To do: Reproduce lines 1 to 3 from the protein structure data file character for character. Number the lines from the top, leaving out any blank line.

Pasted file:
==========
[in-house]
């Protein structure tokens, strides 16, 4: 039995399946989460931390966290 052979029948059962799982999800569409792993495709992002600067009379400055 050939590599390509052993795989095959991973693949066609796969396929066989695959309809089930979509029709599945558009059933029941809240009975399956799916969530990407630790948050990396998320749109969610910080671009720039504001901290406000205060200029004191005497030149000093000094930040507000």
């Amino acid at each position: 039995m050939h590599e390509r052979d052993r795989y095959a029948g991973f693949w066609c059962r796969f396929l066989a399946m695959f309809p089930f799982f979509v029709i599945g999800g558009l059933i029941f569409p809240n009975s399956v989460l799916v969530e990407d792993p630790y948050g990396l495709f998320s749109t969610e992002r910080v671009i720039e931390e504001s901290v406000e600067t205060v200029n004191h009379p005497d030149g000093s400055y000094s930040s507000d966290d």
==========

[in-house]
């Protein structure tokens, strides 16, 4: 039995399946989460931390966290 052979029948059962799982999800569409792993495709992002600067009379400055 050939590599390509052993795989095959991973693949066609796969396929066989695959309809089930979509029709599945558009059933029941809240009975399956799916969530990407630790948050990396998320749109969610910080671009720039504001901290406000205060200029004191005497030149000093000094930040507000």
């Amino acid at each position: 039995m050939h590599e390509r052979d052993r795989y095959a029948g991973f693949w066609c059962r796969f396929l066989a399946m695959f309809p089930f799982f979509v029709i599945g999800g558009l059933i029941f569409p809240n009975s399956v989460l799916v969530e990407d792993p630790y948050g990396l495709f998320s749109t969610e992002r910080v671009i720039e931390e504001s901290v406000e600067t205060v200029n004191h009379p005497d030149g000093s400055y000094s930040s507000d966290d």